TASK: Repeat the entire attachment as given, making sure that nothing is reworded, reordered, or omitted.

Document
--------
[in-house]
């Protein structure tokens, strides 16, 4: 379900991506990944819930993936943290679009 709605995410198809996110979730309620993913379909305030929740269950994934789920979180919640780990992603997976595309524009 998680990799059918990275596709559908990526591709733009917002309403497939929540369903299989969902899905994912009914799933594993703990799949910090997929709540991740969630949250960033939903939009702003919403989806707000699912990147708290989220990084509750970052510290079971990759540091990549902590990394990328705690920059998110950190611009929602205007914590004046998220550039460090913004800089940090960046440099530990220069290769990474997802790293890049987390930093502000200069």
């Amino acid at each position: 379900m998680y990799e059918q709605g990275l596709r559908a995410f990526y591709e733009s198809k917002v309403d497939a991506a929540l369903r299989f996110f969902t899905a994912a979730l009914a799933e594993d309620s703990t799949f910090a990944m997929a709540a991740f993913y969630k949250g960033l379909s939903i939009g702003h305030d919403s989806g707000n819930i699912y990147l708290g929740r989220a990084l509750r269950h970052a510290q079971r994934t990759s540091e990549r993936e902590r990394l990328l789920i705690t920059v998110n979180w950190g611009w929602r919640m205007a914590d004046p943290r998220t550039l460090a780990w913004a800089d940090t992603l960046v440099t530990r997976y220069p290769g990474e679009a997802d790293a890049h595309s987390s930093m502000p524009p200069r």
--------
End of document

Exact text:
[in-house]
């Protein structure tokens, strides 16, 4: 379900991506990944819930993936943290679009 709605995410198809996110979730309620993913379909305030929740269950994934789920979180919640780990992603997976595309524009 998680990799059918990275596709559908990526591709733009917002309403497939929540369903299989969902899905994912009914799933594993703990799949910090997929709540991740969630949250960033939903939009702003919403989806707000699912990147708290989220990084509750970052510290079971990759540091990549902590990394990328705690920059998110950190611009929602205007914590004046998220550039460090913004800089940090960046440099530990220069290769990474997802790293890049987390930093502000200069």
């Amino acid at each position: 379900m998680y990799e059918q709605g990275l596709r559908a995410f990526y591709e733009s198809k917002v309403d497939a991506a929540l369903r299989f996110f969902t899905a994912a979730l009914a799933e594993d309620s703990t799949f910090a990944m997929a709540a991740f993913y969630k949250g960033l379909s939903i939009g702003h305030d919403s989806g707000n819930i699912y990147l708290g929740r989220a990084l509750r269950h970052a510290q079971r994934t990759s540091e990549r993936e902590r990394l990328l789920i705690t920059v998110n979180w950190g611009w929602r919640m205007a914590d004046p943290r998220t550039l460090a780990w913004a800089d940090t992603l960046v440099t530990r997976y220069p290769g990474e679009a997802d790293a890049h595309s987390s930093m502000p524009p200069r």